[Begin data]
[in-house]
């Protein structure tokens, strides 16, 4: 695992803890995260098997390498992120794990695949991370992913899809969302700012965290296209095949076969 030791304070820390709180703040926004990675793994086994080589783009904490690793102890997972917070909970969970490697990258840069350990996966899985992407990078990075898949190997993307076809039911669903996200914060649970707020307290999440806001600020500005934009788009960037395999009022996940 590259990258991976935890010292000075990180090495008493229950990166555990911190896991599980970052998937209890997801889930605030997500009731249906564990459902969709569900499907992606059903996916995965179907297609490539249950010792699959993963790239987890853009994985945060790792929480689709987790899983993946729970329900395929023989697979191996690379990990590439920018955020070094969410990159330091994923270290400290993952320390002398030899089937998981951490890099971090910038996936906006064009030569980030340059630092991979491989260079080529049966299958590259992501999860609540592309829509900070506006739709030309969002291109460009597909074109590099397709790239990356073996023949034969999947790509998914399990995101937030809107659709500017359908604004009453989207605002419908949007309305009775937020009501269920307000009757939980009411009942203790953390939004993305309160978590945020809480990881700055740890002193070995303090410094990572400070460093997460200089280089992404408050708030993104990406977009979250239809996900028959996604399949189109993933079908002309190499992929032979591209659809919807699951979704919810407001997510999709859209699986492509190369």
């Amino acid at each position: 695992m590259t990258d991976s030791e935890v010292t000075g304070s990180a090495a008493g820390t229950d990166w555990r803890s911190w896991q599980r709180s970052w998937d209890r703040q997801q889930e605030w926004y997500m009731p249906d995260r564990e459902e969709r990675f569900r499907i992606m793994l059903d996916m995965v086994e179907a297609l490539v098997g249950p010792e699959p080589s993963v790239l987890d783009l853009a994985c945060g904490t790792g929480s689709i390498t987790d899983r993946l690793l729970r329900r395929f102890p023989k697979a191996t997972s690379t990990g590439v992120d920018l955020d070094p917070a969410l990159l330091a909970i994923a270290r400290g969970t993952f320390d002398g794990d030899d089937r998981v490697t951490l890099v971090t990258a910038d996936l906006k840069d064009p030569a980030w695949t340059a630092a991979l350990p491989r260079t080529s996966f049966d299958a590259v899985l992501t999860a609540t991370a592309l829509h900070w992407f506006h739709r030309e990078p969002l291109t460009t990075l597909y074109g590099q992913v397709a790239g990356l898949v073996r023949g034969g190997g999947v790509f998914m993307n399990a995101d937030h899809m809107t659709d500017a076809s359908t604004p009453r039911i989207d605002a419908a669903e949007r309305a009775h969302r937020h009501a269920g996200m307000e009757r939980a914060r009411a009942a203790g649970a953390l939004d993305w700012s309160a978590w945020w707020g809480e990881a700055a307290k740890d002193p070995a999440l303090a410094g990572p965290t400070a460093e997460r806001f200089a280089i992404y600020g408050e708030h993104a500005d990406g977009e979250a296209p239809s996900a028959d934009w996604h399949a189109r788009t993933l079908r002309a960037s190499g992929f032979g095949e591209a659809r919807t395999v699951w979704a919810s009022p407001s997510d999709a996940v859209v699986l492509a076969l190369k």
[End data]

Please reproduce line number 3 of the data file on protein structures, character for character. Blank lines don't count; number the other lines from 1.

């Amino acid at each position: 695992m590259t990258d991976s030791e935890v010292t000075g304070s990180a090495a008493g820390t229950d990166w555990r803890s911190w896991q599980r709180s970052w998937d209890r703040q997801q889930e605030w926004y997500m009731p249906d995260r564990e459902e969709r990675f569900r499907i992606m793994l059903d996916m995965v086994e179907a297609l490539v098997g249950p010792e699959p080589s993963v790239l987890d783009l853009a994985c945060g904490t790792g929480s689709i390498t987790d899983r993946l690793l729970r329900r395929f102890p023989k697979a191996t997972s690379t990990g590439v992120d920018l955020d070094p917070a969410l990159l330091a909970i994923a270290r400290g969970t993952f320390d002398g794990d030899d089937r998981v490697t951490l890099v971090t990258a910038d996936l906006k840069d064009p030569a980030w695949t340059a630092a991979l350990p491989r260079t080529s996966f049966d299958a590259v899985l992501t999860a609540t991370a592309l829509h900070w992407f506006h739709r030309e990078p969002l291109t460009t990075l597909y074109g590099q992913v397709a790239g990356l898949v073996r023949g034969g190997g999947v790509f998914m993307n399990a995101d937030h899809m809107t659709d500017a076809s359908t604004p009453r039911i989207d605002a419908a669903e949007r309305a009775h969302r937020h009501a269920g996200m307000e009757r939980a914060r009411a009942a203790g649970a953390l939004d993305w700012s309160a978590w945020w707020g809480e990881a700055a307290k740890d002193p070995a999440l303090a410094g990572p965290t400070a460093e997460r806001f200089a280089i992404y600020g408050e708030h993104a500005d990406g977009e979250a296209p239809s996900a028959d934009w996604h399949a189109r788009t993933l079908r002309a960037s190499g992929f032979g095949e591209a659809r919807t395999v699951w979704a919810s009022p407001s997510d999709a996940v859209v699986l492509a076969l190369k």